Posted on Sun, Oct. 26, 2003 Owner's promises reek like Sulphur landfill By K. Penney Sanders
Our little village of Sulphur, like so many in Kentucky, is struggling to keep its identity and vitality. Not so long ago it was a thriving railroad town, with a bank, two stores, at least three churches, a post office and a K-8 school. Now it is an unincorporated entity, still with its post office, store and, thankfully, the churches.
Sitting on Henry County line, an ideal spot for spoilers of the land, Sulphur is nestled against a massive garbage dump (the state now calls them landfills, but they are still dumps), which seeks to grow ever larger. Now owned by a large out-of-state corporation, the landfill hovers over us, threatening our homes, our farms, our environment and our lives.
It is sad that a Fortune 500 company has so little regard for either the community or the state where it does business. The corporation, no doubt, chose Kentucky because, as a state, we look for short-term gains without any attention to or regard for long-term implications. As a result, with its lax regulations and weak enforcement, Kentucky and its people are perfect candidates for exploitation.
In the short term, our village is victimized by an incredible, putrid stench, blowing dust and trash. Trucks carrying garbage rumble over roads, paid for with our tax dollars -- dollars now turned against us. The main road out of Sulphur is often covered with mud and slime, making travel difficult and sometimes dangerous.
However, the long-term consequences of this landfill will affect not only Sulphur residents, but potentially those who live miles away. Because all landfills eventually leak, this site, sitting on karst, has the potential to affect the Little Kentucky River, its aquifers and, ultimately, the drinking water of several downstream municipalities.
Twenty years ago, when this landfill was allowed to take root in our community, residents were assured that the site would "look like a golf course." Today, the landfill looks exactly like what it is: a garbage dump, a shameful manifestation of false promises and deal-making.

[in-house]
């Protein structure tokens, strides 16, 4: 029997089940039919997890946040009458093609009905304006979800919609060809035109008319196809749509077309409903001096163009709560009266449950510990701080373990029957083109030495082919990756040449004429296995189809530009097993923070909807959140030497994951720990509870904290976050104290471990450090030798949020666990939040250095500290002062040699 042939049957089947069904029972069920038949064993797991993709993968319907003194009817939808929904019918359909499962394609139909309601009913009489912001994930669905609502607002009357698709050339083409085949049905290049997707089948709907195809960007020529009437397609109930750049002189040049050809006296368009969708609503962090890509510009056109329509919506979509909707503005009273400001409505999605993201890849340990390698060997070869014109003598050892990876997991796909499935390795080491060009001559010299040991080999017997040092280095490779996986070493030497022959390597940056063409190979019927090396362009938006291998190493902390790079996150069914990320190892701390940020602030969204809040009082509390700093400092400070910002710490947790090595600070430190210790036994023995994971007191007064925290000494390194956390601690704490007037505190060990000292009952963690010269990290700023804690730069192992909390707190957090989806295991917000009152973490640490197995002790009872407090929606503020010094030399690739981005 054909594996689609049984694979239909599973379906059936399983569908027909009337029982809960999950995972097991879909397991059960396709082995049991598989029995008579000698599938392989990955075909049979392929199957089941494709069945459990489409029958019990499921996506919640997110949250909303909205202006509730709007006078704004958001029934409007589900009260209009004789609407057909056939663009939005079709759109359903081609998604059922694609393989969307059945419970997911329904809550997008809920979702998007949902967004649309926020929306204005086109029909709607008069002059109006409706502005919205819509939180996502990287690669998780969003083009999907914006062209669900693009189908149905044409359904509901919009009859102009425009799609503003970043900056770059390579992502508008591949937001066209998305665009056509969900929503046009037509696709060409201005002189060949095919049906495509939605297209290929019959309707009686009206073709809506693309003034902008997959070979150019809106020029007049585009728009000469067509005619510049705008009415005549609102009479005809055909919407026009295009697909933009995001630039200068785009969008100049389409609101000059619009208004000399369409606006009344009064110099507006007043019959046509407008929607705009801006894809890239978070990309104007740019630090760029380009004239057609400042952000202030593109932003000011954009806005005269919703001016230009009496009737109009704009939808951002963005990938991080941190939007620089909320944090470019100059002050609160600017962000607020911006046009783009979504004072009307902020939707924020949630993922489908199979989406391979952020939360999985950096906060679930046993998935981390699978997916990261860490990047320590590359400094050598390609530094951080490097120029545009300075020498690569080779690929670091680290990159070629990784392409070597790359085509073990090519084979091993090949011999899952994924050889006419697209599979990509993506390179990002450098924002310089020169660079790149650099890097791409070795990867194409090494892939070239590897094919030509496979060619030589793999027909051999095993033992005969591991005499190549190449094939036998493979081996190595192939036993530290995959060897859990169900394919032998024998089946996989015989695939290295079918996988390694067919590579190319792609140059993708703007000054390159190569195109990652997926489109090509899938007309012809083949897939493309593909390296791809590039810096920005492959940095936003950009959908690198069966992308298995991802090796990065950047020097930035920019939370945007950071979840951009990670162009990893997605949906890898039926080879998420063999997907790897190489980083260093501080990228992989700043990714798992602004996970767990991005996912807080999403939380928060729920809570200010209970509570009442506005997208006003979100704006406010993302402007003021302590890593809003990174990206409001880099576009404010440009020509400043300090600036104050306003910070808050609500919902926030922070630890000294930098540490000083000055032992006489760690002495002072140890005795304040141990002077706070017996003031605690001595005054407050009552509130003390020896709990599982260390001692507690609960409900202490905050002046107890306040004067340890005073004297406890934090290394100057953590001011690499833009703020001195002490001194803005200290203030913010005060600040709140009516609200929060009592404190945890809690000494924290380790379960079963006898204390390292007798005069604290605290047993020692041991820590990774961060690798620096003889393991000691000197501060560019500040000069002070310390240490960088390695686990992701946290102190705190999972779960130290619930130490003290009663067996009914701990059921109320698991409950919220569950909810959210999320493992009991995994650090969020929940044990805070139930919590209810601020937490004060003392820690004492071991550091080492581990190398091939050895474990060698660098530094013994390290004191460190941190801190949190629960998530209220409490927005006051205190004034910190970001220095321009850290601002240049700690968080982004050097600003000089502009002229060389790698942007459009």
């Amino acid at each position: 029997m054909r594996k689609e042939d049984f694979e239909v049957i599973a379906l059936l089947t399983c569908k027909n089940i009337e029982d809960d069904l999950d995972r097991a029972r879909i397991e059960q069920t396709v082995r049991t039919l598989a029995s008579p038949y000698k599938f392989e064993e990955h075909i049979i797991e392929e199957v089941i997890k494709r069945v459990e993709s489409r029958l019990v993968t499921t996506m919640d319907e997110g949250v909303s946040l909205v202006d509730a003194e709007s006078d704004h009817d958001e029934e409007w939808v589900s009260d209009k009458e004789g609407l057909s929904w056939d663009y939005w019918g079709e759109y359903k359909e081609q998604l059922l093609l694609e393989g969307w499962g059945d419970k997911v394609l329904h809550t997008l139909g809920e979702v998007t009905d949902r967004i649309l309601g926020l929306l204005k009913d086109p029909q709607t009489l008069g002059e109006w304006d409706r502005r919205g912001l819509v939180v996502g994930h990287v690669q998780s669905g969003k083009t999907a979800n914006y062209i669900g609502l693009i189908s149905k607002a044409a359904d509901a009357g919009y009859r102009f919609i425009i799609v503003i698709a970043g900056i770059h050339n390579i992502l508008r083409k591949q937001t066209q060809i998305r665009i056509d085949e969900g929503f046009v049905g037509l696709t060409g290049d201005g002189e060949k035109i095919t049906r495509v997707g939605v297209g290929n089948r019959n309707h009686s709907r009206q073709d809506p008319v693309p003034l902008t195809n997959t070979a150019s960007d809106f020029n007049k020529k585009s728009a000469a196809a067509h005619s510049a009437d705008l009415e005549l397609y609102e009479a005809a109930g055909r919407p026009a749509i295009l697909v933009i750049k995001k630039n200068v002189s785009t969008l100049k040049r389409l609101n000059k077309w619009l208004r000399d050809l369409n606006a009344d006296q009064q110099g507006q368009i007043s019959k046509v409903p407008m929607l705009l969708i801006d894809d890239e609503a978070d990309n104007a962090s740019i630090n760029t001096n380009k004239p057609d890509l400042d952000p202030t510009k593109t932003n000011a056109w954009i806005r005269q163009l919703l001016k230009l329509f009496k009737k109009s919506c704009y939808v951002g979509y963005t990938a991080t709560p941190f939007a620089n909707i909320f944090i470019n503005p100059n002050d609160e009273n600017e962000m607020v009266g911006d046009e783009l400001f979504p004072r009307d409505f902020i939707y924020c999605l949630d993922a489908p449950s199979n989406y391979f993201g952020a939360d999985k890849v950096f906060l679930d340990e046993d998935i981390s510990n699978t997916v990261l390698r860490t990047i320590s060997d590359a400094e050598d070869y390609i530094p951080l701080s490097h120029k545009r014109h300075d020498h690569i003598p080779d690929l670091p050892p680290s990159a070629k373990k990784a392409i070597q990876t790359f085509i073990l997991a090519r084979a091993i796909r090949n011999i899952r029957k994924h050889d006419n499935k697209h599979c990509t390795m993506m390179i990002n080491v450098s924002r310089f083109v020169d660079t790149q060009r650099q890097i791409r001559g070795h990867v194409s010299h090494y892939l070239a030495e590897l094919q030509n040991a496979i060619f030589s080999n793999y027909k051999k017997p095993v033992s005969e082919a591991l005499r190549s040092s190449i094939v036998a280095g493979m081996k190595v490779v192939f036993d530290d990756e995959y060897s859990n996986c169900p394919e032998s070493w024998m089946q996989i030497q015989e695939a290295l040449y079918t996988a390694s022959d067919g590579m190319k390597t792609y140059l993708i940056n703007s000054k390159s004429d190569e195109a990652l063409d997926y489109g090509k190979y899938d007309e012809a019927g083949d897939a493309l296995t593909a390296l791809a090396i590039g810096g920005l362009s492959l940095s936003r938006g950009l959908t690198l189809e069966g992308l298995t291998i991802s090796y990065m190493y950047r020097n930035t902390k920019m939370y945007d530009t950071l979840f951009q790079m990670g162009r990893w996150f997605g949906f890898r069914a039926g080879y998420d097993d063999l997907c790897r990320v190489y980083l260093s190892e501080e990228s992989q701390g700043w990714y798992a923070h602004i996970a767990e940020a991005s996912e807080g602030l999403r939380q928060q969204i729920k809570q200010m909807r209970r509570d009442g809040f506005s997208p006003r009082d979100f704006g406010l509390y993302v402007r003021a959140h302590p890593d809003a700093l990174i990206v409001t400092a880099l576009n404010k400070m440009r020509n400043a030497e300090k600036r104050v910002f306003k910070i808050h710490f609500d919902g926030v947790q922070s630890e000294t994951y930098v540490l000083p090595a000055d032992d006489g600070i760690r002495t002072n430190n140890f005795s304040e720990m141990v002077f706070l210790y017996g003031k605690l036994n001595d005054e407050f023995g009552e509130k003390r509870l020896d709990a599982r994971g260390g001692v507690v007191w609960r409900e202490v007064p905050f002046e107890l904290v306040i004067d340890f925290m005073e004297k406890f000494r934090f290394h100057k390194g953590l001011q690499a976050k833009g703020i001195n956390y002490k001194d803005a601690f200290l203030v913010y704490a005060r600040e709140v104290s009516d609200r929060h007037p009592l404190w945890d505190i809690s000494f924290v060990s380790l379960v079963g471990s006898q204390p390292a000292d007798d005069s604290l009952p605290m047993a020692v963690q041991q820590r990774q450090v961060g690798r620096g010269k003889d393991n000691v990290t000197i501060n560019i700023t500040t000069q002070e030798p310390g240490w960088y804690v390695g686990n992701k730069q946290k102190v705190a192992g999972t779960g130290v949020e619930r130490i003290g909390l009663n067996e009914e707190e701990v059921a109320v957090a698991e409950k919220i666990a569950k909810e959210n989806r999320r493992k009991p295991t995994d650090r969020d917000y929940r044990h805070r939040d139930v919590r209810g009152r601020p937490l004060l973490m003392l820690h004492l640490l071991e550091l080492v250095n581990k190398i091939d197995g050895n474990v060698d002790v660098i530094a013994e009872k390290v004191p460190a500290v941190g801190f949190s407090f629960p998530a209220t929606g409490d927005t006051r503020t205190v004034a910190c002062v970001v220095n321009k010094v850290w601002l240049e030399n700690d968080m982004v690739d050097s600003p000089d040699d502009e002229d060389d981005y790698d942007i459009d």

The deceit continues. Just last week, our community was promised "a fishing pond, soccer fields and a park." For these gifts, all we have to do is agree to let the landfill create another great big hole and scrape all the useable soil off 110 acres. There will probably never be a park, pond or soccer field, only more destruction of our lives, land and community.
The people of Sulphur have received no protection or relief from elected officials despite repeated cries for help. Those important folk see only the tax revenue, which, in the short term, fill the county coffers but, in the long-term, wreak environmental havoc and destroy property and lives.
Requests for assistance to deal with the odor or other problems are met with a shrug of the shoulders and a "We can't get involved" response.
The attitude exhibited by the politicians is that the people of Sulphur are expendable. One elected official called us "casualities of war." Someone forgot to ask who declared war on us.
Using politically connected lobbyists and lawyers who drag cases out to the detriment of justice for all, the out-of-state corporation has seemingly assured its future in garbage. Regardless of the outcome of the gubernatorial race -- or any political contest -- the corporation is covered. Against such power and influence, who is going to care about the 200-plus people of Sulphur?
This tragedy, like so many before it, is marked by the "cover all bases" approach that has become the hallmark of doing political business in Kentucky. Mastering the political game is the key to success. Third World dictatorships have nothing on Kentucky when it comes to political maneuvering, false promises and the exchange of money or other valuable assets for favors rendered.
We proudly call Kentucky a commonwealth. However, there is no common wealth, only perks and privileges for an elite few, to the detriment of the many. To continue down the path of short-term gains will eventually lead, long term, to our destruction.
We can no longer sustain our state on flash, glitter and politically expedient promises. We must have leaders, local and state, who can rise above the rampant political and corporate gamesmanship, who can and will truly lead for the good of all.
If nothing changes, the little village of Sulphur and its people will be the victims.
K. Penney Sanders of Sulphur is a farmer, a faculty member at Spalding University in Louisville and a retired public school educator. Reach her by e-mail at email@example.com.